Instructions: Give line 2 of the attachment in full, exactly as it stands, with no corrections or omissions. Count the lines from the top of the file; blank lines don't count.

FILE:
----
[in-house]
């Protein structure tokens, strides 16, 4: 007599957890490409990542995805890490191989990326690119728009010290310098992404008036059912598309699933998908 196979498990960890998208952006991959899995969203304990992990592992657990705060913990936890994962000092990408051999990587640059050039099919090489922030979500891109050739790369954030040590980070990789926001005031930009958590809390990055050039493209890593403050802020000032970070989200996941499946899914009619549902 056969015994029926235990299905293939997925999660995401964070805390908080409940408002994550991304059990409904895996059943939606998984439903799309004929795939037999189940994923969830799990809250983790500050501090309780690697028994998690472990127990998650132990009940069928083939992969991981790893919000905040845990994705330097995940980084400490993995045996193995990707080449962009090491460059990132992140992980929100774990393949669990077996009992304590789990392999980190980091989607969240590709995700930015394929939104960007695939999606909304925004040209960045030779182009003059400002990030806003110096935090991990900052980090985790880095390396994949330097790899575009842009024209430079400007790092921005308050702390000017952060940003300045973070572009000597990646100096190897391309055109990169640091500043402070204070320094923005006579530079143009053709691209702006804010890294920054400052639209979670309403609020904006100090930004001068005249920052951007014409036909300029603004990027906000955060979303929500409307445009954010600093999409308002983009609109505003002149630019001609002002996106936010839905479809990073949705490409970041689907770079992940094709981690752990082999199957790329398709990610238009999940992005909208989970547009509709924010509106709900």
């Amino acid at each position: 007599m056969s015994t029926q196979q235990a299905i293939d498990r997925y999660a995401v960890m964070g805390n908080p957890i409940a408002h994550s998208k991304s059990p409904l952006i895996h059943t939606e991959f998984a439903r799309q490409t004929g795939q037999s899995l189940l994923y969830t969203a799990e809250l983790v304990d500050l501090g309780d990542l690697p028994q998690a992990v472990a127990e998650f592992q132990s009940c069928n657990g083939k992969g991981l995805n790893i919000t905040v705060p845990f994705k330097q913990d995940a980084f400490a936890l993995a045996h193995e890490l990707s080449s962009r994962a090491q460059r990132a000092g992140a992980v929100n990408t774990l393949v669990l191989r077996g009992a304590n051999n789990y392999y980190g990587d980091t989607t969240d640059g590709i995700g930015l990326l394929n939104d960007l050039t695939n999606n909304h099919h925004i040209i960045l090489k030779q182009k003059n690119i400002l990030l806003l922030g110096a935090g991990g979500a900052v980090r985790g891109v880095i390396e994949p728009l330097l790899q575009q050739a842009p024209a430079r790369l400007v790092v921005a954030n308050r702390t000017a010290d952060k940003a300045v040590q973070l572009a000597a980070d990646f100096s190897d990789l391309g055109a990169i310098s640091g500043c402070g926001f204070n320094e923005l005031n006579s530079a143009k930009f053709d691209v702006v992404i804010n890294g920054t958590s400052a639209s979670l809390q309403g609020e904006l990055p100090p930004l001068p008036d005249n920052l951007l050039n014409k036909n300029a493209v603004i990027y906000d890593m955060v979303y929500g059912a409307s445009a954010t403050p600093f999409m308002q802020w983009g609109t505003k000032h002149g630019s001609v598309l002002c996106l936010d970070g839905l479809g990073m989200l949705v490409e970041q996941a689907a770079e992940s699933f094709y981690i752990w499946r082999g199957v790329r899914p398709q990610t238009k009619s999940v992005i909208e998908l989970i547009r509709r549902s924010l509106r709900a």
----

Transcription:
């Protein structure tokens, strides 16, 4: 007599957890490409990542995805890490191989990326690119728009010290310098992404008036059912598309699933998908 196979498990960890998208952006991959899995969203304990992990592992657990705060913990936890994962000092990408051999990587640059050039099919090489922030979500891109050739790369954030040590980070990789926001005031930009958590809390990055050039493209890593403050802020000032970070989200996941499946899914009619549902 056969015994029926235990299905293939997925999660995401964070805390908080409940408002994550991304059990409904895996059943939606998984439903799309004929795939037999189940994923969830799990809250983790500050501090309780690697028994998690472990127990998650132990009940069928083939992969991981790893919000905040845990994705330097995940980084400490993995045996193995990707080449962009090491460059990132992140992980929100774990393949669990077996009992304590789990392999980190980091989607969240590709995700930015394929939104960007695939999606909304925004040209960045030779182009003059400002990030806003110096935090991990900052980090985790880095390396994949330097790899575009842009024209430079400007790092921005308050702390000017952060940003300045973070572009000597990646100096190897391309055109990169640091500043402070204070320094923005006579530079143009053709691209702006804010890294920054400052639209979670309403609020904006100090930004001068005249920052951007014409036909300029603004990027906000955060979303929500409307445009954010600093999409308002983009609109505003002149630019001609002002996106936010839905479809990073949705490409970041689907770079992940094709981690752990082999199957790329398709990610238009999940992005909208989970547009509709924010509106709900």